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Juvenile Arthritis Awareness Month

Nearly 300,000 children in America are affected by some form of juvenile arthritis (American College of Rheumatology, 2021). Juvenile arthritis (JA) takes a unique physical and emotional toll on children, often resulting in debilitating pain and feelings of loneliness and isolation (Arthritis Foundation, 2021). There is no cure for juvenile arthritis however, with early diagnosis and treatment, remission is possible (Arthritis Foundation, 2021).  July is national juvenile arthritis awareness month. To shed light and bring awareness to this disease, below is a starting point of resources for working with children with JA.

Research:

“Every little furrow of her brow makes me want to stop”: An Interpretative Phenomenological Analysis of Mothers’ Experiences with Juvenile Idiopathic Arthritis Treatments

Children with juvenile idiopathic arthritis (JIA) are faced with a complex medical journey requiring consistent adherence to treatments to achieve disease management. Parents are intimately involved in JIA treatments; however, little is known about their experiences in this role. This is relevant as many treatments necessitate procedural pain (e.g., self-injections) or side effects (e.g., nausea), which may impact a parents’ ability to follow treatment plans. The objective of this study was to explore the lived experiences of parents who identified challenges with their child’s JIA treatments. Four superordinate themes were present in mothers’ experiences: (1) treatments altered mothers’ roles within the family, increasing their caregiver burden and advocacy; (2) treatments positively and negatively impacted their relationships (e.g., increased support from others, decreased time with others); (3) treatments elicited various emotional responses (e.g., frustration, grief) which affected their well-being; and (4) treatments were at times a source of internal conflict, affecting mothers’ actions and adherence. Results highlight the value of supporting parents through these complex treatment regimens and incorporating their experiences in treatment decisions to help promote optimal outcomes for children with JIA and their families.

Medical Clowns: Dream Doctors as an Important Team Member in the Treatment of Young Children with Juvenile Idiopathic Arthritis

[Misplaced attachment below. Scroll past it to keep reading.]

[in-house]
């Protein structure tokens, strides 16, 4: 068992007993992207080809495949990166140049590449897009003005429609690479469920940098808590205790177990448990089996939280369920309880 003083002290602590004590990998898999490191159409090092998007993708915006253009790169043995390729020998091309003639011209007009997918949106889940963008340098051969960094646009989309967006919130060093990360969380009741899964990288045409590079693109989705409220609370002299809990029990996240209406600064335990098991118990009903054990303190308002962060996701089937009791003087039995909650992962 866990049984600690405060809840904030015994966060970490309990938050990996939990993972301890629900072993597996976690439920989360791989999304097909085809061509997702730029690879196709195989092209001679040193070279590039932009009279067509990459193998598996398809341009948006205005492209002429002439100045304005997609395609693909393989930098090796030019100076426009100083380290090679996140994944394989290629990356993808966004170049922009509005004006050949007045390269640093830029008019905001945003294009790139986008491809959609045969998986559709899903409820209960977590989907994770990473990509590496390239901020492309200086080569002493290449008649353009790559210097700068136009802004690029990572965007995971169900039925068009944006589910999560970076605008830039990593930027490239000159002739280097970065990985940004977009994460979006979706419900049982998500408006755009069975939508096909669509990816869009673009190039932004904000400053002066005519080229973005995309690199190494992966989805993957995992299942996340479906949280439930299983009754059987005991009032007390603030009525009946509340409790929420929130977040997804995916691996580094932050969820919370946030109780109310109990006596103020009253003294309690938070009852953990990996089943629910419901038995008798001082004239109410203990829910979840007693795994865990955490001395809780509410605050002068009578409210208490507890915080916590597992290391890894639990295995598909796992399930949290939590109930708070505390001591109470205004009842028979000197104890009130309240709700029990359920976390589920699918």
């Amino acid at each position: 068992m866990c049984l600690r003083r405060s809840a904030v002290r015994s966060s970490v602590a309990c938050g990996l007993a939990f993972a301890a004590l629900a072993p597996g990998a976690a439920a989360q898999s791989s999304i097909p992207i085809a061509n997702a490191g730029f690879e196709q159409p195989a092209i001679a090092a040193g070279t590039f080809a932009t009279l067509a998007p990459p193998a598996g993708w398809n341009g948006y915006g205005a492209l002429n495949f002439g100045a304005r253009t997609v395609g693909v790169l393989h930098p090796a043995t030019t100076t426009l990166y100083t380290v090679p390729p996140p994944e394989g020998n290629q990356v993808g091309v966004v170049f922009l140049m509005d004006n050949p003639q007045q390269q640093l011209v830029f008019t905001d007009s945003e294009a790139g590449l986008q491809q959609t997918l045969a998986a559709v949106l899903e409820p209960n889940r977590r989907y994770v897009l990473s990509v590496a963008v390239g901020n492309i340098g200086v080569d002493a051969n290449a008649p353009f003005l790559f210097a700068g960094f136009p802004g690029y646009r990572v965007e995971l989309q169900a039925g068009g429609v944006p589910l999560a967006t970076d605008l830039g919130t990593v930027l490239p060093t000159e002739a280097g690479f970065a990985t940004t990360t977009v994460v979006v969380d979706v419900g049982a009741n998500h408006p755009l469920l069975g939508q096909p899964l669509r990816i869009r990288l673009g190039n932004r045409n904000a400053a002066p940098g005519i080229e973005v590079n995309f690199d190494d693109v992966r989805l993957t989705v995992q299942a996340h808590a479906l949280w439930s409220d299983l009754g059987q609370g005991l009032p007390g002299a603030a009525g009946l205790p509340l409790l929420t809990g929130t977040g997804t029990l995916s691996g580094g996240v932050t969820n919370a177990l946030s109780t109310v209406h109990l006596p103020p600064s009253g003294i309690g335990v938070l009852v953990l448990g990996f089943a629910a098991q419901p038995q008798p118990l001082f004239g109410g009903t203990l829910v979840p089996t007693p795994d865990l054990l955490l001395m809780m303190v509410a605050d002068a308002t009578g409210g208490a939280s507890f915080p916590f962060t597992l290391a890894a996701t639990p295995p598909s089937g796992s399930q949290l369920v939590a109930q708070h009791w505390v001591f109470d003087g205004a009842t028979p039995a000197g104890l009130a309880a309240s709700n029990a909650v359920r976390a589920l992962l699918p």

Intra-articular corticosteroid injection (IAS), a common procedure in the therapy of juvenile idiopathic arthritis (JIA), is usually associated with anxiety and pain. In a previous study we reported on the effectiveness and safety of nitrous oxide (NO) analgesia in our JIA patients who were scheduled for IAS. We concluded that NO provides effective and safe sedation for JIA children undergoing IAS, but we also noted that major part of the success in reducing the pain, was associated with the level of the child's anxiety before even starting the procedure. Following the introduction of "dream doctors"- medical clown in our pediatric department, we added a medical clown as an important integral part of the team in doing the IAS. Medical clown is the first team member who meets the child and his parents. This interaction leads to significant reduced anxiety before the procedure. The pain score and the satisfaction level have been improved. By this approach, a painful procedure, that many JIA patients experience more than once, happen to be a "good experience". Some children remember the medical clown more than the injection itself.

How Juvenile Idiopathic Arthritis Patients Perceive Their Illness?

Juvenile idiopathic arthritis (JIA) represents the most common inflammatory rheumatism of childhood. Because of a prolonged course of active disease, many patients experience physical and psychosocial limitations. Illness perceptions involve the personal beliefs that patients have about their illness and may influence health behaviors considerably. The present study aimed to investigate the illness perception of patients with JIA. The study highlighted the importance of assessing illness perception in JIA patients. Patient education programs should be implemented since diagnosis for better disease management. Perceiving symptoms were significantly related to being affected by the disease. Those who were concerned about the disease perceived more the consequences of their illness and understood it more. A positive correlation was found between perceiving symptoms as well as consequences and timeline, showing that the perception of chronicity was associated with pain and the burden of the disease.

Resources: 

Kids Get Arthritis Too

This is a website with resources about juvenile arthritis. Sponsoring Organization Arthritis Foundation

But Why?: Lupus

This text explores a young person's experience with the diagnosis of Lupus. The text explores the different stages from diagnosis through remission. Provides factual information about the illness as well as coping methods. The intent of the text is to spark family interactions and open up discussions.


References: 

American College of Rheumatology. (2021). Juvenile Arthritis. https://www.rheumatology.org/I-Am-A/Patient-Caregiver/Diseases-Conditions/Juvenile-Arthritis.

Arthritis Foundation. (2021). July is Juvenile Arthritis Awareness Month. http://blog.arthritis.org/juvenile-arthritis/july-is-juvenile-arthritis-awareness-month/.

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